Wow. Just wow.
There are so many amazing things that happened today, I can’t possibly blog about all of them. Luckily, I don’t have to. The amazing team at SCBWI is blogging the conference for you! It’s just like being there, minus the scramble for caffeine at the Lobby Starbucks and getting lost at the Century Mall while looking for the grocery store.
Not only is Linda Sue a talented writer, but she ran an insightful and inspiring workshop about writing middle grade and had the best description I’ve heard yet for the difference between middle grade and young adult: middle grade readers are finding out about the world, and young adult readers are finding out about themselves. I love that focus, and since I write both, it helped to sharpen my perspective about why I write differently for those two audiences.
I had to write constantly while listening to Linda Sue, because it seemed as if every word out of her mouth was important. Memorable. Requiring further study.
She posited that middle grade readers are learning about the world and finding out that the world isn’t fair. She wanted us to ask our middle grade protagonists: What are you going to do about it? Just because the world isn’t fair, doesn’t mean that it has to be miserable.
This question brought into relief the essence of middle grade novels and why I write them: I want to bring the world alive for middle grade kids, and ask them hard questions about larger themes like slavery and friendship and right and wrong. Linda Sue is clearly passionate about bringing out compelling themes in middle grade fiction, something that drives my writing as well. But she spent most of our too-short hour taking us through a writing exercise to show how plot, character, and setting are all tied up together, and how you should think about them intertwined as you write your middle grade novel.
Specific and Universal
First, she asked us to write (and share!) five things about ourselves that the other people in the room might not know. There was a range of funny to sad, poignant to joyful. Here were mine:
1) I’m allergic to pineapple
2) I once designed supersonic engines for NASA
3) I was elected to my local school board
4) I once ran biathalons, but now they would kill me
5) I have a Ph.D. in engineering, but studied global warming
You already knew I was a geek, but my fellow MG workshoppers didn’t.
Then, she asked us to repeat the exercise in the first person, about our main character.
Here’s mine for Kate, 13 year old protagonist of Byrne Risk:
1) I really miss my mom, and I don’t know why I have to have this stupid caretaker instead
2) I’ve secretly named one of my genetically engineered experiments “Perky”
3) I once raced my best frined Kip on our hover scooters to the junkyard…and let him win
4) My brother Duncan once snuck into my room to watch holos of our mom. I pretended I didn’t see him.
5) I don’t remember the planet I was born on.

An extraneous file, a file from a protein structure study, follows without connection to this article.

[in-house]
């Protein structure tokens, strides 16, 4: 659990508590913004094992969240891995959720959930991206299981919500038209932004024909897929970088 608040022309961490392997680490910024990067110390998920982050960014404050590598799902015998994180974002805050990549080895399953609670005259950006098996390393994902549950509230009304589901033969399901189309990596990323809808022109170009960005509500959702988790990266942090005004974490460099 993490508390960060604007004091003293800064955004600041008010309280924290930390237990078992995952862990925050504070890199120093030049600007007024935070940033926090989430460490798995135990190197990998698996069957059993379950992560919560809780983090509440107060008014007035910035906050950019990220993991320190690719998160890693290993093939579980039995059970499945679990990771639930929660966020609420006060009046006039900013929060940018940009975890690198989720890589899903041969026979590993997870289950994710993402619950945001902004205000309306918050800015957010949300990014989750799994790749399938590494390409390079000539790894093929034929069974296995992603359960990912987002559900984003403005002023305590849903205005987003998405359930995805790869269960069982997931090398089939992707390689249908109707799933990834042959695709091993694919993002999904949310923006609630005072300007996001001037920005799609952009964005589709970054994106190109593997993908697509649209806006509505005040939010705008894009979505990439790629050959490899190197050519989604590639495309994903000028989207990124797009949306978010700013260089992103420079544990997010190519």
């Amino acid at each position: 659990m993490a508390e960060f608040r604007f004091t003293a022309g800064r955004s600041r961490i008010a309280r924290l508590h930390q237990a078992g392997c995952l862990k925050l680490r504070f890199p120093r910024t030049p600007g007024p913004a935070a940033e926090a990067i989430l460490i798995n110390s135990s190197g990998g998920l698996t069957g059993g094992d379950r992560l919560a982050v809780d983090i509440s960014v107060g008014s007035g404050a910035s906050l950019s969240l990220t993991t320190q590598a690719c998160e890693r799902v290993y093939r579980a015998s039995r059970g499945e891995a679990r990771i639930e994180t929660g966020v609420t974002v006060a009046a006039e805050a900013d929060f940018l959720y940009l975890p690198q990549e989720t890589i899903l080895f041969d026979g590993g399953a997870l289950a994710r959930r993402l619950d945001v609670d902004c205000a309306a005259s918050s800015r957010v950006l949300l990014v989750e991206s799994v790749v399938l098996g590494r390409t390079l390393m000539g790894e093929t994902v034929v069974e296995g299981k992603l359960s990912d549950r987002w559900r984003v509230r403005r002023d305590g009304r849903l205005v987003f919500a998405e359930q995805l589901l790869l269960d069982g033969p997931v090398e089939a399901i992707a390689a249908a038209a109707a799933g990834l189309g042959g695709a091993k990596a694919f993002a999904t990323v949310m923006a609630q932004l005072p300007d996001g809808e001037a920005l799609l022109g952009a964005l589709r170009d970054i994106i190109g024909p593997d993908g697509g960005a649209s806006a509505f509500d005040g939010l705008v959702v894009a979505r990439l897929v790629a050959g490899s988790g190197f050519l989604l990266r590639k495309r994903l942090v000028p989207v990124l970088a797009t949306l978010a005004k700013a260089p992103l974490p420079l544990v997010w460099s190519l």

One cool part about this exercise was to see elements that crossed over – ways in which we related to our MC’s. But the most important part was seeing how the particulars of time and space could quickly flesh out your character. In this way specific information (highlighted above) about setting is used to define your character – your character doesn’t exist outside of their setting, some floating head or amorphous “everyman” kind of creature. They exist because they are part of a specific time and place, and these are intertwined with your setting. Elements of your character that exist outside of this specificity, tend to be more universal (and often emotional), and these universal themes can often be drivers of plot or character motivation.
Linda Sue emphasized that you needed a balance of the specific and universal in describing your character, and that your character is not separate from your setting or plot.
Using the Default Setting
For contemporary settings, the “default” setting of “now” and “here” have to be even more carefully described than a fantastical future world in a different galaxy. If your story takes place in a middle school in 2010, you have to work as hard as a speculative fiction writer does to create a detailed world that is believable and specific enough to bring that setting alive for your reader. Otherwise it will feel empty and blank.
Defining the Stuff
Nothing could be more common than a child’s room. But if you walked into five different children’s rooms, you would instantly get a sense of those five different children, just from the stuff that filled their rooms. Long before you ever asked them any questions. Having a list of the stuff filling your main character’s room is a great place to start in visualizing them, placing them in the time and place (both past and present) that defines who they are.
OK, I’m off to digest the contents of a day overly filled with writing experiences. That is, I’m going to sleep.
p.s. live blogging will continue at the conference tomorrow, if you want to eavesdrop on the awesome going on here.